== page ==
Poetry

Robert Hirschfield 1-01-2012

Orange Alert: Essays on Poetry, Art, and the Architecture of Silence. And, Fasting For Ramadan: Notes from a Spiritual Practice.

Ken Sehested 11-01-2011

We all knew it would come.
Someday. Always later.
Mañana.
It comes for us all. Sure.
Of course.
We know that. Someday.
Mañana.

But when someday draws near
for someone you love
whose silenced breath sears
your lungs with flames of grief
and sobs so immense
you wonder:
How dare the sun ascend?
The stars to shine?
Even the yeast to rise!

Sarah Vanderveen 10-31-2011

gatsby
With her teenage son reading The Great Gatsby for school, poet Sarah Vanderveen revisits Fitzgerald's masterpiece, this time as an audio experience.

Eboo Patel 9-09-2011

Ten years on, I'm remembering the literature I read and the music that kept me going in the days and months after 9/11. I had Rumi and Whitman on my bedside table, reading them back to back, alternating between selections of the Mathnawi and poems from Leaves of Grass, sometimes feeling like the two were one, the soul of America, and that the soul of Islam were intersecting at some point beyond where the eye could see:

Whoever you are!, motion and reflection are especially for you, The divine ship sails the divine sea for you. -- Walt Whitman

Come, come, whoever you are, Wanderer, worshipper, lover of leaving, Ours is not a caravan of despair. Even if you have broken your vows a thousand times It doesn't matter Come, come yet again, come. -- Rumi

Until then, the Quran for me was a book of personal spiritual guidance, a convening symbol for my religious community. But after 9/11, I viewed it as a balm for my country's pain, especially lines from Ayat al-Kursi: "His throne extends over the heavens and the earth, and He feels no fatigue in guarding and preserving them."

Richard Schiffman 9-01-2011

Eschewing perfection, they knotted in a flaw,
the human signature and kink that made
the carpet whole -- not less perfect, but more
for the fraying edge, the bleeding dyes
that cloak their treasure in disguise,
an act of indirection modeled from on high:
as when the Deity said Be ...
and out crawled -- the twisted,
the crippled, the deformed.

(for Daniel Berrigan on his ninetieth birthday)

'Statue of liberty' photo (c) 2011, Rakkhi Samarasekera - license: http://creativecommons.org/licenses/by/2.0/

"I will call them my people, who were not my people. And her beloved, who was not beloved." (Romans 9:25 referencing Hosea 2:23)

Estranged, alienated, and removed; anyone living in an industrialized modern society in the 21st century would be able to define, or at least identify the sentiments of these words. Our time is one of mass communication and instantaneous access to knowledge. And yet our lives are too compartmentalized, increasingly divided, and our society reflects this. Indeed the existential writers of yesteryear were correct in diagnosing the iron cage that would befall us, ultimately leading to an eclipse of reason.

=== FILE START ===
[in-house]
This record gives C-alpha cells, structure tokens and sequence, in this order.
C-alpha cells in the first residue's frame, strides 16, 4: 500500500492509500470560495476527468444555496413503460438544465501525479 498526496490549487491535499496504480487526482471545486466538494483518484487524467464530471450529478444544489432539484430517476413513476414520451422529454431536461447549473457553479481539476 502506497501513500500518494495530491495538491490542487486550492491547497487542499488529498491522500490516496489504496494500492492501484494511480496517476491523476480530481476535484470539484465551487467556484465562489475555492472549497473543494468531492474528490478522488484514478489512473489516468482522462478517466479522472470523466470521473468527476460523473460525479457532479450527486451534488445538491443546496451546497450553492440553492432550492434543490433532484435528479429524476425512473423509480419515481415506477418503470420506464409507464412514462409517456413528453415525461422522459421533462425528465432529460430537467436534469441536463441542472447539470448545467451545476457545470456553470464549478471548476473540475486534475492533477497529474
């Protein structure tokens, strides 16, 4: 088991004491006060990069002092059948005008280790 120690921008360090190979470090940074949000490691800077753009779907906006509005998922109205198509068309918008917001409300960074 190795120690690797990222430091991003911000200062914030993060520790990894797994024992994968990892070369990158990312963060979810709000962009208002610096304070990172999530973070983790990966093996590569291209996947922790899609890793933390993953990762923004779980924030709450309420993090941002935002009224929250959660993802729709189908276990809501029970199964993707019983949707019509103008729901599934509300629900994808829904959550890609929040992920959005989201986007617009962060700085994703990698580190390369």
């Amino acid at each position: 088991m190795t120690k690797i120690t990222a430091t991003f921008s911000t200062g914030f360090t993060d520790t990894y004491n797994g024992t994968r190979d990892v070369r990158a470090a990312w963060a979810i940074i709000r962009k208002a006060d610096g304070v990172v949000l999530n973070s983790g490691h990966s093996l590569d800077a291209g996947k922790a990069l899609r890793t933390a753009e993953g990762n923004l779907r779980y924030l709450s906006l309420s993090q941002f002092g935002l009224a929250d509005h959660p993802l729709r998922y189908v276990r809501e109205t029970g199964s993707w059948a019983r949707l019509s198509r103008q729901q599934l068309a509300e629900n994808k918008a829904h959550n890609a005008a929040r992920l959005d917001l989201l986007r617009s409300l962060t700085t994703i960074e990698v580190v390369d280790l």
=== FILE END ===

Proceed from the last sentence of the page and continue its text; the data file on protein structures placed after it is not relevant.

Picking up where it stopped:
Claire Lorentzen 6-28-2011
Scott Kinder-Pyle is a Presbyterian pastor in Spokane, Washington, and the featured poet in Sojourners' July issue.
Brian McLaren 6-15-2011

In addition to my summer reading recommendations from the other day, I need to mention a few more.

Walter Brueggemann 4-22-2011

In Christian confession, Good Friday is the day of loss and defeat; Sunday is the day of recovery and victory. Friday and Sunday summarize the drama of the gospel that continues to be re-performed, always again, in the life of faith. In the long gospel reading of the lectionary for this week (Matthew 27:11-54), we hear the Friday element of that drama: the moment when Jesus cries out to God in abandonment (Matthew 27: 46). This reading does not carry us, for this day, toward the Sunday victory, except for the anticipatory assertion of the Roman soldier who recognized that Jesus is the power of God for new life in the world (verse 54). Given that anticipation, the reading invites the church to walk into the deep loss in hope of walking into the new life that will come at the end of the drama.

Sneha Abraham 4-01-2011

Touched your hem / A thousand times / A face just / Beyond my sight / Space between / Grace, grief

Rose Marie Berger 2-25-2011
Writer and Trappist monk Matthew Kelty died last week at age 95. His is an example of a good life and a good death.
Jesse Nathan 9-01-2010

No, nothing,

she says, that is not God’s, and we approach
a crow ripping the entrails

of a truck-crushed fox, and the crow flees

Priscilla Atkins 8-01-2010

The hospital chaplain who sits in the room of a sick child
in Chicago and brings the child to God—not with words
but by her quiet presence.

I've always longed to see the world through a poet's eyes -- to see the magical in the everyday and to be able to weave words in such a way as to convey that magic to others.
Jeannie Choi 5-11-2010
Sojourners magazine was recently recognized as the best general interest magazine by two leading religious press organizations for the second str
Steve Holt 4-23-2010
"To believe is human, to doubt divine."

Jennifer Svetlik 3-09-2010

As a Sojourners intern last year, I, along with my community-mates, had the opportunity to request speakers to invite to address us during weekly seminars. Peace activist and poet Fr. Daniel Berrigan was on the top of my list.

Robert Hirschfield 3-01-2010
Poet Meena Alexander and the shifting terrain of the migrant experience.

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